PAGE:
Voices of Toronto - An Intercultural Urban Library
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In the last one hundred years Toronto’s cultural identity has been completely transformed. Once a quiet and thoroughly conservative Anglo-Saxon town, Toronto has become a thriving and dynamic multicultural city. Today a majority of the city’s residents are visible minorities and almost half are foreign-born; the largest of any city in the world. Never before have so many ‘different’ people shared place. While successive waves of immigration have had a profound and measurable impact on Toronto’s cultural and social character, the impact on its public spaces and institutions remains more illusive. This thesis proposes an architectural design for an intercultural library and language centre that seeks to give voice to the principles of diversity that have energized Toronto, while acknowledging the city’s history of divisiveness and political indifference to immigrants. Set adjacent to the Bickford Centre, an existing ESL school dedicated to serving new immigrants, the proposed intercultural library and language centre will face the Christie Pits Park, the site of Toronto’s worst race riot. Three lines of inquiry structure this thesis. The first is an in-depth sociodemographic investigation of immigration to Toronto. This is followed by an analysis of the meaning and significance of critical intercultural gathering spaces in the city. Finally, the thesis, through the design of the language centre, seeks to explore the capacity of architecture to simultaneously unite and provide amenity for a multicultural city population.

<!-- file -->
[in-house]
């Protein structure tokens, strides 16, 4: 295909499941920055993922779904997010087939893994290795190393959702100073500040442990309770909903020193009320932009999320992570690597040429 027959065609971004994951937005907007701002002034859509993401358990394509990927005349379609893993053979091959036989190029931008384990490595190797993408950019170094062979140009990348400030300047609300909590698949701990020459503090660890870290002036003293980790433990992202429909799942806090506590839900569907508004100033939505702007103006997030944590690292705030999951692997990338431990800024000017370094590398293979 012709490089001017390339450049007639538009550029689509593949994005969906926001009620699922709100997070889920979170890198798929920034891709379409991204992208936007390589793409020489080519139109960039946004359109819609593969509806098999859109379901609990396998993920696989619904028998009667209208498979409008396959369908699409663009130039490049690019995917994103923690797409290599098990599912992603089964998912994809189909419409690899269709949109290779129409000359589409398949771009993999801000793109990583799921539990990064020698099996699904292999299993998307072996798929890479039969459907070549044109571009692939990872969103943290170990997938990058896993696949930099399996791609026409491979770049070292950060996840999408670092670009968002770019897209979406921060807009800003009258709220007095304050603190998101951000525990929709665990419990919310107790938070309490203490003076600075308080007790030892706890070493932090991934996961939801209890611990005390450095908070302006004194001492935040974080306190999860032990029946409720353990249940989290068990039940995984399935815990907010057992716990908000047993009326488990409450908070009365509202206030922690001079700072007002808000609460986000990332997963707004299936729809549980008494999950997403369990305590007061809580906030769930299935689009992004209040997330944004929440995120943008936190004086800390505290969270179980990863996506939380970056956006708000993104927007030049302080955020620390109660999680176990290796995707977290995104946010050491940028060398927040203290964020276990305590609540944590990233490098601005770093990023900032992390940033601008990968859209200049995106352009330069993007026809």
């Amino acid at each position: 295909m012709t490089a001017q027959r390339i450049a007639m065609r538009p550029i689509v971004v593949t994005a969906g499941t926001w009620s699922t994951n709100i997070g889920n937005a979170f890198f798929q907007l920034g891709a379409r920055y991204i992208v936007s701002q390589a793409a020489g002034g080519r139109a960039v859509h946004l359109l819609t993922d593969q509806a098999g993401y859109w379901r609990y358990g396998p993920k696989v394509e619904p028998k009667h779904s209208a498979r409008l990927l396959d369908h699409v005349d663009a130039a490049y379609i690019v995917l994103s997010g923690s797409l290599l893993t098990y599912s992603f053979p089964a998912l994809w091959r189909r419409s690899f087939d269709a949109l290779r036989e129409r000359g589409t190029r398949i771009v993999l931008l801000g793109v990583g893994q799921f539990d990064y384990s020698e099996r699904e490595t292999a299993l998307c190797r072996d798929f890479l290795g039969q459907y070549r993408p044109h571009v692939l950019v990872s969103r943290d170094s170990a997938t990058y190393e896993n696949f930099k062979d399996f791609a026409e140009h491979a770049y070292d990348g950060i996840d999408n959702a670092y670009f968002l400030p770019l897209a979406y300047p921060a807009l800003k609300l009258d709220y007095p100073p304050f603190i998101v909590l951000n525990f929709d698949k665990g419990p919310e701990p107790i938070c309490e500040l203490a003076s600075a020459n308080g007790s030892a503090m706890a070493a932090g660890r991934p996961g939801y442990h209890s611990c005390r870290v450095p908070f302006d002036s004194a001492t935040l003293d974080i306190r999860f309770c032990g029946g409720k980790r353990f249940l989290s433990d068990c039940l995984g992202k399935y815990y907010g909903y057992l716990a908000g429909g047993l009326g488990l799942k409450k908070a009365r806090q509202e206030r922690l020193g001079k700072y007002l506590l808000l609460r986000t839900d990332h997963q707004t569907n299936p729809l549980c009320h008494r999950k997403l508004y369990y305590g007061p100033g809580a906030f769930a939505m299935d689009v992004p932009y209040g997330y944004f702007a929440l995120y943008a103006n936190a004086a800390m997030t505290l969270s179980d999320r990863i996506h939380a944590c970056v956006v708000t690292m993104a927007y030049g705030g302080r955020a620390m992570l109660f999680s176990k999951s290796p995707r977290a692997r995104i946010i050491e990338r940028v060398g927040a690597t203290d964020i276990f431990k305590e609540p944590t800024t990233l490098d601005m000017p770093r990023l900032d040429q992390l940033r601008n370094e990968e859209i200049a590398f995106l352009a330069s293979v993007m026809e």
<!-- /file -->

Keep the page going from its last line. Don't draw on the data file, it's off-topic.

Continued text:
Cite this version of the work
Allison Janes (2010). Voices of Toronto - An Intercultural Urban Library. UWSpace. http://hdl.handle.net/10012/5071